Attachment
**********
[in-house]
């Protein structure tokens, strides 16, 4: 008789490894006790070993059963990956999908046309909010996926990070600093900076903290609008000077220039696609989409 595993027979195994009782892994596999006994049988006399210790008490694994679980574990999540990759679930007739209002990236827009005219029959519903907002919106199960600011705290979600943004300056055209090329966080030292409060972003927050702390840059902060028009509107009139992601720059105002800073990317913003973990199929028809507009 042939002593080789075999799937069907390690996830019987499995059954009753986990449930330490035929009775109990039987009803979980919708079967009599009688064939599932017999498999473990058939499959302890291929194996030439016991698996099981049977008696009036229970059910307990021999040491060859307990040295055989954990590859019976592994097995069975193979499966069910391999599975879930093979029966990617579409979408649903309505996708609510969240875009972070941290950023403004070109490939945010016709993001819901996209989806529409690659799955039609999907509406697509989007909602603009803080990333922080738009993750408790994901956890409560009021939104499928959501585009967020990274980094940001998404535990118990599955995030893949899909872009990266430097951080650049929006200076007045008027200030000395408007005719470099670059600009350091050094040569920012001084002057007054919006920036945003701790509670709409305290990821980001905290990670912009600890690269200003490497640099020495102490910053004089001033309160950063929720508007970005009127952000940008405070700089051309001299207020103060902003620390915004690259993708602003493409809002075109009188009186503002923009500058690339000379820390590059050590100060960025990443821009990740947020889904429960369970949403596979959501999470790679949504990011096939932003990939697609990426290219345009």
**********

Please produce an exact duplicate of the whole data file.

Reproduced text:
[in-house]
């Protein structure tokens, strides 16, 4: 008789490894006790070993059963990956999908046309909010996926990070600093900076903290609008000077220039696609989409 595993027979195994009782892994596999006994049988006399210790008490694994679980574990999540990759679930007739209002990236827009005219029959519903907002919106199960600011705290979600943004300056055209090329966080030292409060972003927050702390840059902060028009509107009139992601720059105002800073990317913003973990199929028809507009 042939002593080789075999799937069907390690996830019987499995059954009753986990449930330490035929009775109990039987009803979980919708079967009599009688064939599932017999498999473990058939499959302890291929194996030439016991698996099981049977008696009036229970059910307990021999040491060859307990040295055989954990590859019976592994097995069975193979499966069910391999599975879930093979029966990617579409979408649903309505996708609510969240875009972070941290950023403004070109490939945010016709993001819901996209989806529409690659799955039609999907509406697509989007909602603009803080990333922080738009993750408790994901956890409560009021939104499928959501585009967020990274980094940001998404535990118990599955995030893949899909872009990266430097951080650049929006200076007045008027200030000395408007005719470099670059600009350091050094040569920012001084002057007054919006920036945003701790509670709409305290990821980001905290990670912009600890690269200003490497640099020495102490910053004089001033309160950063929720508007970005009127952000940008405070700089051309001299207020103060902003620390915004690259993708602003493409809002075109009188009186503002923009500058690339000379820390590059050590100060960025990443821009990740947020889904429960369970949403596979959501999470790679949504990011096939932003990939697609990426290219345009």